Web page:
History and Havana go hand in hand. The name Havana conjures images of Spanish conquistadors, revolutionary heroes, and the literati and glitterati who once basked on these sun-splashed shores. Today, the fascinating history of Cuba’s capital awaits you at every twist and turn; in the cobbled streets of Old Havana, in the beautiful Cuban Baroque buildings, the historic forts, museums, legendary restaurants, and lively public squares.
Catedral de San Cristobal
Attracting the gaze of every tourist in the Plaza de la Catedral is its elegant namesake, Catedral de San Cristobal. Also known as the Cathedral of The Virgin Mary of the Immaculate Conception, this striking example of Cuban Baroque architecture was completed in 1777 by the Franciscans, after the Jesuits began building it 29 years earlier. Two large bell towers flank the façade, which is adorned with inlaid columns. During your visit, wander inside to admire the vaulted ceilings and statue of St. Christopher. It is said that the relics of Christopher Columbus were housed here from 1796 to 1898, however, this has never been proven. After a visit to the cathedral, relax at one of the cafés along the square and gaze at its magnificent façade.
Strolling along the Malecón (El Malecon) at sunset is a wonderful way to soak up the feel of this evocative city and see some sights along the way. Havana’s famous seafront boulevard runs about seven kilometers from Habana Vieja (Old Havana) to the Vedado and Plaza area. Overlooking the boulevard is a colorful collection of well-preserved 20th-century buildings in a mix of architectural styles, from Art Deco to Neo Moorish. In the golden glow of the setting sun, they make a beautiful photo.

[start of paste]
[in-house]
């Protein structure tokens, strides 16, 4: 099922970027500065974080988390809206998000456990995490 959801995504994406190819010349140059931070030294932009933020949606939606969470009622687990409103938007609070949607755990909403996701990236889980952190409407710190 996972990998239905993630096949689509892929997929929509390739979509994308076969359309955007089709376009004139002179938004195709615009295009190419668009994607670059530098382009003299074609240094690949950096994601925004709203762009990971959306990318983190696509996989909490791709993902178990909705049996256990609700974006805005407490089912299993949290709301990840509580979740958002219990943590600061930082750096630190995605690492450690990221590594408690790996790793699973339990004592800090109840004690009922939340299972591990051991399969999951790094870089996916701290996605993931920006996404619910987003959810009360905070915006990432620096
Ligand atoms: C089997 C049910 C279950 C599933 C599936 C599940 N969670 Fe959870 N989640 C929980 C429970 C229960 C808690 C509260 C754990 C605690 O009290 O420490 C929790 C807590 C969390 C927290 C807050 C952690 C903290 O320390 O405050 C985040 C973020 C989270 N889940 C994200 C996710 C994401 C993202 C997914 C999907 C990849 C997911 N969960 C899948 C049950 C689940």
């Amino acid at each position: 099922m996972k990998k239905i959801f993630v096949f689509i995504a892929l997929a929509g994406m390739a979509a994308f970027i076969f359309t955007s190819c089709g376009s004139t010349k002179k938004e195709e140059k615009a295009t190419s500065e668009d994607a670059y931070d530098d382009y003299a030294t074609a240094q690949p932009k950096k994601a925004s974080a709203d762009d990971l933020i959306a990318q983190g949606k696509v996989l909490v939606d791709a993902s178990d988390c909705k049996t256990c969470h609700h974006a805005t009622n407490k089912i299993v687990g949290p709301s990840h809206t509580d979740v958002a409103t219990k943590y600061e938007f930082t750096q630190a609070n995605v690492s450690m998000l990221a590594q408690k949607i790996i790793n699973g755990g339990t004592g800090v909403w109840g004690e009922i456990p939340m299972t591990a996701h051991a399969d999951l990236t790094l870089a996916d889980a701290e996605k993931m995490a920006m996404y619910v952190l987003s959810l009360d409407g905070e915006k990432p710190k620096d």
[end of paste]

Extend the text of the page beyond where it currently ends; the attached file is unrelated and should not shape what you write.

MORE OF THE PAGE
Castillo de la Real Fuerza
A few steps from the Museo de la Ciudad, the 16th-century fortress, Castillo de la Real Fuerza, was built to fend off attacks from pirates. Unfortunately, it was never used for this purpose, since it was positioned too far inside the bay. Instead, the fort functioned as a storehouse for valuables and a residence for members of the military and gentry.
Designed and built by Francisco de Calona, Castillo de la Real Fuerza is an engineering marvel, with a deep moat, a drawbridge, and walls that are six meters thick and 10 meters high. Today, visitors can explore Havana’s seafaring history at the maritime museum here, with displays such as model sailing boats, weapons, and treasure retrieved from sunken ships.